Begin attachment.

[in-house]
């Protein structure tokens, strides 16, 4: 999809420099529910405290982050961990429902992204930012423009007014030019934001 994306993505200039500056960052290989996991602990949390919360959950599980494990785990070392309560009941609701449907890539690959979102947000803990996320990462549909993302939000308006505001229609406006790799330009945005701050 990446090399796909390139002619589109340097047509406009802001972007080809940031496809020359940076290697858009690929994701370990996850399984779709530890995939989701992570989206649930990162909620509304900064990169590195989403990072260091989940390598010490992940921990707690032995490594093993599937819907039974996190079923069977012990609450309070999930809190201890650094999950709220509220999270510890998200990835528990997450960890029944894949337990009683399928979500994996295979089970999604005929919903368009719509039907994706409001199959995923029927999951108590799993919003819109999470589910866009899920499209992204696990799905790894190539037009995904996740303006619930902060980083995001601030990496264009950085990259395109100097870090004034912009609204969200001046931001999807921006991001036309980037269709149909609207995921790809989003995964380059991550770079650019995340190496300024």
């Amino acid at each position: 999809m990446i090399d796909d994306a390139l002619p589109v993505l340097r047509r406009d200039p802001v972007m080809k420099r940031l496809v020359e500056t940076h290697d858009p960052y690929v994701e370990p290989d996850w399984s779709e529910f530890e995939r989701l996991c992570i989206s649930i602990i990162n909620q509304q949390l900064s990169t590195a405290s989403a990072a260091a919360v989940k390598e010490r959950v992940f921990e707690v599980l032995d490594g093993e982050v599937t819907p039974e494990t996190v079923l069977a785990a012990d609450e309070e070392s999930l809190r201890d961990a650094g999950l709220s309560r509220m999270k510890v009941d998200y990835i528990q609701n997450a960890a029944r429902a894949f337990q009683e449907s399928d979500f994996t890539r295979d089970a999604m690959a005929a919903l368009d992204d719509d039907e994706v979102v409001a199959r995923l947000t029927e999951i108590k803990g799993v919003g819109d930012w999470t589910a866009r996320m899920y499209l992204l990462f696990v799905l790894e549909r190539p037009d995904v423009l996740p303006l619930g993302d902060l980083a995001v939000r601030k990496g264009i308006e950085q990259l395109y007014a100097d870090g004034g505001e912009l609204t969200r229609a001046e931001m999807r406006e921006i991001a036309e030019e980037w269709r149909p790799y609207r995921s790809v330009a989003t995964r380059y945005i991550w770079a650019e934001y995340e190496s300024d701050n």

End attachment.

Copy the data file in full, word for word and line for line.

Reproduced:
[in-house]
């Protein structure tokens, strides 16, 4: 999809420099529910405290982050961990429902992204930012423009007014030019934001 994306993505200039500056960052290989996991602990949390919360959950599980494990785990070392309560009941609701449907890539690959979102947000803990996320990462549909993302939000308006505001229609406006790799330009945005701050 990446090399796909390139002619589109340097047509406009802001972007080809940031496809020359940076290697858009690929994701370990996850399984779709530890995939989701992570989206649930990162909620509304900064990169590195989403990072260091989940390598010490992940921990707690032995490594093993599937819907039974996190079923069977012990609450309070999930809190201890650094999950709220509220999270510890998200990835528990997450960890029944894949337990009683399928979500994996295979089970999604005929919903368009719509039907994706409001199959995923029927999951108590799993919003819109999470589910866009899920499209992204696990799905790894190539037009995904996740303006619930902060980083995001601030990496264009950085990259395109100097870090004034912009609204969200001046931001999807921006991001036309980037269709149909609207995921790809989003995964380059991550770079650019995340190496300024």
């Amino acid at each position: 999809m990446i090399d796909d994306a390139l002619p589109v993505l340097r047509r406009d200039p802001v972007m080809k420099r940031l496809v020359e500056t940076h290697d858009p960052y690929v994701e370990p290989d996850w399984s779709e529910f530890e995939r989701l996991c992570i989206s649930i602990i990162n909620q509304q949390l900064s990169t590195a405290s989403a990072a260091a919360v989940k390598e010490r959950v992940f921990e707690v599980l032995d490594g093993e982050v599937t819907p039974e494990t996190v079923l069977a785990a012990d609450e309070e070392s999930l809190r201890d961990a650094g999950l709220s309560r509220m999270k510890v009941d998200y990835i528990q609701n997450a960890a029944r429902a894949f337990q009683e449907s399928d979500f994996t890539r295979d089970a999604m690959a005929a919903l368009d992204d719509d039907e994706v979102v409001a199959r995923l947000t029927e999951i108590k803990g799993v919003g819109d930012w999470t589910a866009r996320m899920y499209l992204l990462f696990v799905l790894e549909r190539p037009d995904v423009l996740p303006l619930g993302d902060l980083a995001v939000r601030k990496g264009i308006e950085q990259l395109y007014a100097d870090g004034g505001e912009l609204t969200r229609a001046e931001m999807r406006e921006i991001a036309e030019e980037w269709r149909p790799y609207r995921s790809v330009a989003t995964r380059y945005i991550w770079a650019e934001y995340e190496s300024d701050n």